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A place at the table for nitratesA place at the table for nitrates

You don't often hear the beneficial side of nitrates, especially in our foods.

August 26, 2016

3 Min Read

The preponderance of negative publicity about nitrates may cause you to wonder just how dangerous they are.

As discussed last month, nitrates, especially in conjunction with harmful bacteria, can be very dangerous to infants. Some also believe nitrates to be a contributing factor to cancer, though the scientific evidence showing such linkages is weak. There is actually much evidence that nitrates are good for us, though these reports usually do not get much publicity.

Nitrates' role in protecting health


The human body actually converts nitrates (NO3) into nitrites (NO2), which are much more toxic then nitrates. Nitrites found in the human body play a key role in widening blood vessels and reducing clotting, and are associated with improved immune function and the ability to fend off infections. The human body actually manufactures nitrites from other nitrogen sources, such as proteins, in the absence of nitrate.

Approximately 80% of dietary nitrates come from vegetable consumption. A small lettuce salad contains about the same amount of nitrate nitrogen as a gallon of water containing the EPA limit of 10 parts per million of nitrate nitrogen.

What about hot dogs, bacon and other processed meats, you ask? These meats contribute about 5% of the nitrate in our diets, a much smaller amount than is commonly believed.

At one time, meats were cured with sodium nitrate, a common salt. About a century ago, scientists discovered that during the curing process, sodium nitrate was converted to sodium nitrite. Since that time, meat processors simply use sodium nitrite directly in curing meats. Since sodium nitrite was approved for use in cured meats in 1925, no cases of botulism have been associated with commercially prepared cured meats, according to the American Meat Institute.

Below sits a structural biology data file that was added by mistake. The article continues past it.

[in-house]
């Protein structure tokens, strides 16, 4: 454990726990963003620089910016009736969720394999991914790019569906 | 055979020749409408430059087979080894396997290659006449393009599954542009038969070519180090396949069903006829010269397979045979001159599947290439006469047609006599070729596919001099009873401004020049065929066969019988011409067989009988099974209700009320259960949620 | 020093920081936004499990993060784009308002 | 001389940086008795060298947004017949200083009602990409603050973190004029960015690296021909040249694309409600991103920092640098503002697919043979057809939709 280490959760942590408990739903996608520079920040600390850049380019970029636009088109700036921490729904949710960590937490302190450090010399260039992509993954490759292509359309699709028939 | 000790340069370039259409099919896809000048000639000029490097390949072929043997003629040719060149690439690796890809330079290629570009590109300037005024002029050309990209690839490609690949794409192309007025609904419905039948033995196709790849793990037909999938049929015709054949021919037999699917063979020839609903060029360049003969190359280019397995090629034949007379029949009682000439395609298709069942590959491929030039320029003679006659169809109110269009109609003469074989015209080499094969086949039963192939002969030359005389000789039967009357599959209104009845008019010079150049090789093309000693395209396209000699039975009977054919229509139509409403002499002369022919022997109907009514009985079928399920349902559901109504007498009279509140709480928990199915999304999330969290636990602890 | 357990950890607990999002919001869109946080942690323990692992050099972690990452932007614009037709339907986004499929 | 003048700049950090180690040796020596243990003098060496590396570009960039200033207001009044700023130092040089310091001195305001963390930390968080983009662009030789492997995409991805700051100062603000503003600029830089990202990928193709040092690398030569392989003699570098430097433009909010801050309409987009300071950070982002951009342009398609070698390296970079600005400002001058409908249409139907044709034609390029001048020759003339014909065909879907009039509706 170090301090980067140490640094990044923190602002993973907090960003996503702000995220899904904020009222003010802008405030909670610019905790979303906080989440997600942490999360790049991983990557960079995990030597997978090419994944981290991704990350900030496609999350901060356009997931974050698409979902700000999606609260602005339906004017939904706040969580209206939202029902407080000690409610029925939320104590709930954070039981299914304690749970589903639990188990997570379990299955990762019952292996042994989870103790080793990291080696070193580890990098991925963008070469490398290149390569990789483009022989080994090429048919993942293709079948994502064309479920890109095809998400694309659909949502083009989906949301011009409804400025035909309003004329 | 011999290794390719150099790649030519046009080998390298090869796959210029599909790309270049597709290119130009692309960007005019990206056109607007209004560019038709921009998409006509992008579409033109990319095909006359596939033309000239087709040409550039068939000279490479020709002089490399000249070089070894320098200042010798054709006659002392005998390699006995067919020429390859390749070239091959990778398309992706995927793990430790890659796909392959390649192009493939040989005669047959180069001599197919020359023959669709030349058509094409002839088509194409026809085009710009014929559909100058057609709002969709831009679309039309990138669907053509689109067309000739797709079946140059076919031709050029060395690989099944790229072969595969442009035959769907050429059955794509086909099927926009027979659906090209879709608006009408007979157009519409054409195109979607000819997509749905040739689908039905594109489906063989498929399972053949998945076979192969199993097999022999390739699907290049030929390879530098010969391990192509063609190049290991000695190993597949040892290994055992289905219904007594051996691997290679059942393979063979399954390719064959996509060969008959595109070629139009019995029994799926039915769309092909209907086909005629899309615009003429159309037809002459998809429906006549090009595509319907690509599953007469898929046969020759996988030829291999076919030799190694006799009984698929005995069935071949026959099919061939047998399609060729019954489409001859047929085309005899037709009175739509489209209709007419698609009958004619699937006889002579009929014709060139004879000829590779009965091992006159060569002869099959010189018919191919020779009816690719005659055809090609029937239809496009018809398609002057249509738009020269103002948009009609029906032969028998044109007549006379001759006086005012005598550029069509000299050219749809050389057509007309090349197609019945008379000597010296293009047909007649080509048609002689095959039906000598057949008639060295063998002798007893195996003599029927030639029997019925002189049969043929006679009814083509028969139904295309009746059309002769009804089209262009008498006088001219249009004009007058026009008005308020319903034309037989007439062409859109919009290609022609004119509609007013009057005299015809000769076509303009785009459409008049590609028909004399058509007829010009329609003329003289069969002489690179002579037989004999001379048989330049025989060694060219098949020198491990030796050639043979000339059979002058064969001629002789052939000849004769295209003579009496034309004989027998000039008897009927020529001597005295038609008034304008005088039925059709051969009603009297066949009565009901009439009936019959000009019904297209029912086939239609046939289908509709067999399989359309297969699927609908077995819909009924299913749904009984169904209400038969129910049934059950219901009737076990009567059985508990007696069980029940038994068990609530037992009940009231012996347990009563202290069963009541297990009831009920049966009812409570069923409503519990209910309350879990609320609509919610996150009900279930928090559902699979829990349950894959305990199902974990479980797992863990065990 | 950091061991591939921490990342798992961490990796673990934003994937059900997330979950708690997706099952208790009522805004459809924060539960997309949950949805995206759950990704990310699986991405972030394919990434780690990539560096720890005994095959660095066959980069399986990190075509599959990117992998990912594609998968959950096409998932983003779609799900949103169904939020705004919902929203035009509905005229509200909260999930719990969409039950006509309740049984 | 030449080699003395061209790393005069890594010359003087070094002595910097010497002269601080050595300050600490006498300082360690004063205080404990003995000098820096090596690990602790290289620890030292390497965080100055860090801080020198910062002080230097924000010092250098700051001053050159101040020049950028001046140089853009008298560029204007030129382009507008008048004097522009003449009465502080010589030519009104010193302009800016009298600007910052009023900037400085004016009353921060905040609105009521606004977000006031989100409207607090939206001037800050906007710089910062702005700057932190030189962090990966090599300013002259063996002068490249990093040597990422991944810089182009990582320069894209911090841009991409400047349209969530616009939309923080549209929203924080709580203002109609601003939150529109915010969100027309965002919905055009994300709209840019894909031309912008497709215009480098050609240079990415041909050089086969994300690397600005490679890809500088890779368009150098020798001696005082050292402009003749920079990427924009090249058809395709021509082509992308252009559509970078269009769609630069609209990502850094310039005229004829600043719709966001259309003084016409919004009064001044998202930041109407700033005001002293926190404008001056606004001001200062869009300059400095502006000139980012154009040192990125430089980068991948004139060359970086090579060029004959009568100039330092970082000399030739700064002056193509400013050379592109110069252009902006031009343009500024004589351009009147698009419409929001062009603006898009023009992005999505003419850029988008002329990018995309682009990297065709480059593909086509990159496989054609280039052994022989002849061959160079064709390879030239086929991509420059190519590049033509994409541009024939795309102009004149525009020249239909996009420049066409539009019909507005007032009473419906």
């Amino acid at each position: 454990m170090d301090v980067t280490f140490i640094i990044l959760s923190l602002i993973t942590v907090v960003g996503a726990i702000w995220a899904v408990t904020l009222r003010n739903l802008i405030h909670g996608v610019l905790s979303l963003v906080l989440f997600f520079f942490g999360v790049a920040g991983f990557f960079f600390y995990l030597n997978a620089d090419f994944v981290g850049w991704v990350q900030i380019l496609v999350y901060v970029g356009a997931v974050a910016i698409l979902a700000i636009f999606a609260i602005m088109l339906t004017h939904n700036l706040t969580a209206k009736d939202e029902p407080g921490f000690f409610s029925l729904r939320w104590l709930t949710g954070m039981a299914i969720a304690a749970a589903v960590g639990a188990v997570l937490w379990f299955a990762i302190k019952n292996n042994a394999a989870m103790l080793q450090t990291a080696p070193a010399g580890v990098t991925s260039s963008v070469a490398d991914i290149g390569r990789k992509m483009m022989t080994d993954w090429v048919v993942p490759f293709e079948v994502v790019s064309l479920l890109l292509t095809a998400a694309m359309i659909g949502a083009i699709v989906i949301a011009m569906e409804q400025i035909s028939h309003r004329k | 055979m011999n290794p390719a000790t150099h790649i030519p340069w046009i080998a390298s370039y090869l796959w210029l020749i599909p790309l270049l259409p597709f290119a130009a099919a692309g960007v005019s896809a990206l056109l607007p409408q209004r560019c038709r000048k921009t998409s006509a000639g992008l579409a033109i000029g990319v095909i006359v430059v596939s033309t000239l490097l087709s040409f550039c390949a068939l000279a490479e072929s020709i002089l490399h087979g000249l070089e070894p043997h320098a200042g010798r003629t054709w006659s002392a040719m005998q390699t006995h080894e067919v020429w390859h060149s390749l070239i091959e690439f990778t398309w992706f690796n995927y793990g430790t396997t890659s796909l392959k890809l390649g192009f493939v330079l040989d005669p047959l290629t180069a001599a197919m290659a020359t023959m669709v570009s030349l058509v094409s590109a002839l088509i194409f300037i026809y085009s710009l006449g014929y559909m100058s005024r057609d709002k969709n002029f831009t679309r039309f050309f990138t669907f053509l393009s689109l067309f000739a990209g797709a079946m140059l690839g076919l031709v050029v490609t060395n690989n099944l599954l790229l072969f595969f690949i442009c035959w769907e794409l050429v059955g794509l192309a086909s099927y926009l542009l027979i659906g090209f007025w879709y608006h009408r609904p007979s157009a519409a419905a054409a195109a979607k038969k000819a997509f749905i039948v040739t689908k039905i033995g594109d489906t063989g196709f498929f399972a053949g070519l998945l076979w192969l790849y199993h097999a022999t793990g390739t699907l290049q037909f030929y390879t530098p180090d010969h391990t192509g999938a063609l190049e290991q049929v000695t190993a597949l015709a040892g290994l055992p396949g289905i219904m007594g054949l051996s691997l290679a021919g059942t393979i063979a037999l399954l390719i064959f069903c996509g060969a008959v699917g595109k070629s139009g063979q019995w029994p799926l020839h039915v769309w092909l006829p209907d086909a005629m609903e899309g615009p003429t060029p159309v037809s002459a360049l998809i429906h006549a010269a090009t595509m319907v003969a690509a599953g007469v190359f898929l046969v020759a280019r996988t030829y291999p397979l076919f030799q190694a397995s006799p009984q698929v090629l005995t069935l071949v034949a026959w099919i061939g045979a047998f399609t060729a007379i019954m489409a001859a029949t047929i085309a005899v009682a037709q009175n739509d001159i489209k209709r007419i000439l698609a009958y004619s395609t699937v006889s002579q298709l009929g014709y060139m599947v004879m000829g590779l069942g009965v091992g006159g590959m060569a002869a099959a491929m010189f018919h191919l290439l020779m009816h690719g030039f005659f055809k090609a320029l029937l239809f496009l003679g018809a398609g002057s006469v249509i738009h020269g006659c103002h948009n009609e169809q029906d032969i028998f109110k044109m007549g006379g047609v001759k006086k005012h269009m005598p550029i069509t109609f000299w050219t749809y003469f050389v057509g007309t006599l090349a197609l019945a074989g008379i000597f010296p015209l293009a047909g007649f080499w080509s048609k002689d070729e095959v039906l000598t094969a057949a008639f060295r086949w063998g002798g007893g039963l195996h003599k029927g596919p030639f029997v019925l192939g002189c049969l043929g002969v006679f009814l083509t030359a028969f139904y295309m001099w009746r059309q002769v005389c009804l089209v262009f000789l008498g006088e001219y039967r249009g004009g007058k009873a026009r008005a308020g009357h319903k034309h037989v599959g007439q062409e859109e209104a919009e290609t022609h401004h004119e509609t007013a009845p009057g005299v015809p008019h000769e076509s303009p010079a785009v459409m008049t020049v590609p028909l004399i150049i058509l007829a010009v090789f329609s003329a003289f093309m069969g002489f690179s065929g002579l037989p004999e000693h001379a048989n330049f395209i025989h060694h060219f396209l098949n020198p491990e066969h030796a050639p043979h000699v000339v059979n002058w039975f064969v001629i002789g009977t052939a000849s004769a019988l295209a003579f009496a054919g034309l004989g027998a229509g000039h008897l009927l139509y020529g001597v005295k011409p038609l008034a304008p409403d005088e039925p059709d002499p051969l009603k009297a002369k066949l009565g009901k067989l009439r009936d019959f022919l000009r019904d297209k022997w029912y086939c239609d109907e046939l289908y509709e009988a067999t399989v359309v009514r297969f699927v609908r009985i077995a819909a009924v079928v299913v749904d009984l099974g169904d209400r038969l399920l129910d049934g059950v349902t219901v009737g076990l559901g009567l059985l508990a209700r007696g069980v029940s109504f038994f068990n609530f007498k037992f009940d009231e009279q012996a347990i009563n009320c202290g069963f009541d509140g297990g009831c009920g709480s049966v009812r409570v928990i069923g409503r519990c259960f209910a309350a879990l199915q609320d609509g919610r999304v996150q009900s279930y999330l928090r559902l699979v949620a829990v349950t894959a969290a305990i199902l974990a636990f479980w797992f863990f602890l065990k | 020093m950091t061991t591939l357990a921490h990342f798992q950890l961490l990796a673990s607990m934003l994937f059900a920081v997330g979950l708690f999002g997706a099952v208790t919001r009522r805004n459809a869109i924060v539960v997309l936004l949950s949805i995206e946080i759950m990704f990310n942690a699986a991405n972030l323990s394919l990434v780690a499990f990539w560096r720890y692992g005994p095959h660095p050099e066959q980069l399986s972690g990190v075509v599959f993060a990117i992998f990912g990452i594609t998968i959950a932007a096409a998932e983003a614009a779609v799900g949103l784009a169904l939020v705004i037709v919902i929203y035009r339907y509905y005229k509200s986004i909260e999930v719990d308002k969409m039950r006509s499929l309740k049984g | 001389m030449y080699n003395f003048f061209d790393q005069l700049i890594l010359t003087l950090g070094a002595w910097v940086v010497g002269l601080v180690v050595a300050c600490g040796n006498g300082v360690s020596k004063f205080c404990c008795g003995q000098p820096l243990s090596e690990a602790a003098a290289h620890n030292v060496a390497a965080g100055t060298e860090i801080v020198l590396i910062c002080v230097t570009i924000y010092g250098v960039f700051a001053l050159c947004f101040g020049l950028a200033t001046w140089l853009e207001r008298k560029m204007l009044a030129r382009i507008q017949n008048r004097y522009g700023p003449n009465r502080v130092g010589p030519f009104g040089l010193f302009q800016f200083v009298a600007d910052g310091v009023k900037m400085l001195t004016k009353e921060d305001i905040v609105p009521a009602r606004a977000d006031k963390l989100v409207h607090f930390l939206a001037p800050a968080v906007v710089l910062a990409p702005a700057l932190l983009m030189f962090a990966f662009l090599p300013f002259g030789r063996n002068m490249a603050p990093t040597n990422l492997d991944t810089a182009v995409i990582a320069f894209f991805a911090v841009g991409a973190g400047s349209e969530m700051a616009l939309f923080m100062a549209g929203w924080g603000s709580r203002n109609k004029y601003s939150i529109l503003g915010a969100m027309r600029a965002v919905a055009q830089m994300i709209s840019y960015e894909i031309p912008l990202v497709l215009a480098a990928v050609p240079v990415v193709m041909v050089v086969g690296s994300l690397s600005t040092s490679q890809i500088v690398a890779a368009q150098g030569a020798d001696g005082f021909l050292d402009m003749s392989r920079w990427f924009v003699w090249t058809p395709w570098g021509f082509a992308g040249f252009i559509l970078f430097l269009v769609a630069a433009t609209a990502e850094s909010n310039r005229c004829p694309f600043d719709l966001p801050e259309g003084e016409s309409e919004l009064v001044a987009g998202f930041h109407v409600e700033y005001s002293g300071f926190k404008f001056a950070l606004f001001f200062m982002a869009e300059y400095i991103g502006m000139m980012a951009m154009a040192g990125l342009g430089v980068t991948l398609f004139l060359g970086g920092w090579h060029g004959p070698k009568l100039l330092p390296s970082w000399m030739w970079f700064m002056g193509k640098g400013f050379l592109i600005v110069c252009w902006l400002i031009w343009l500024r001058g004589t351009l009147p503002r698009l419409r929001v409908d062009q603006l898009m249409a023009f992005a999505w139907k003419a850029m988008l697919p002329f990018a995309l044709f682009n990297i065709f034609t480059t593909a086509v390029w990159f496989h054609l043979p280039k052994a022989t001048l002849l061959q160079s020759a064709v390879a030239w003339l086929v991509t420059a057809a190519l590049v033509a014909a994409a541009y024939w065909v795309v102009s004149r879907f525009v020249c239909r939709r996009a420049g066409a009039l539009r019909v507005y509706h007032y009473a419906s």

On packages of bacon or hot dogs marked "no nitrates added," read the labels closely. You will find other ingredients that contain relatively high levels of nitrates naturally, like celery and beets. Using these ingredients provides the healthy benefits of preserving the meat without adding sodium nitrate or sodium nitrite salts.

Cancer connection?

All of the fears associated with nitrates and cancer, in my view, are overblown. We do know that when meats containing nitrites are heated to more than 265 degrees, some of the nitrite is converted to nitrosamines, a known carcinogen. There is good reason to limit your consumption of charred foods.

Link to do with water quality?

Public water suppliers devote many resources to meeting the U.S. drinking water standard of 10 ppm nitrate nitrogen. Perhaps these resources would be better used to address actual toxic substances, such as lead, mercury and other toxic pollutants, many of which are much more alarming because they accumulate in the body.

Nitrate, on the other hand, does not accumulate. It is simply used by the body and ultimately digested.

It is important to remember a few keys points about nitrates. Make sure you periodically test your private well for both nitrates and bacteria, and be knowledgeable of the risks to infants. For humans beyond infancy, nitrates have been shown to be safe, even beneficial.

Keep in mind, too, that evaluation of the nitrate levels in vegetables, meats and well water suggests that current water limits may be overly cautious and needlessly alarming.

Just don’t burn the bacon!

Formo is executive director with the Minnesota Agricultural Water Resource Center. For more information about MAWRC, visit its website, mawrc.org.

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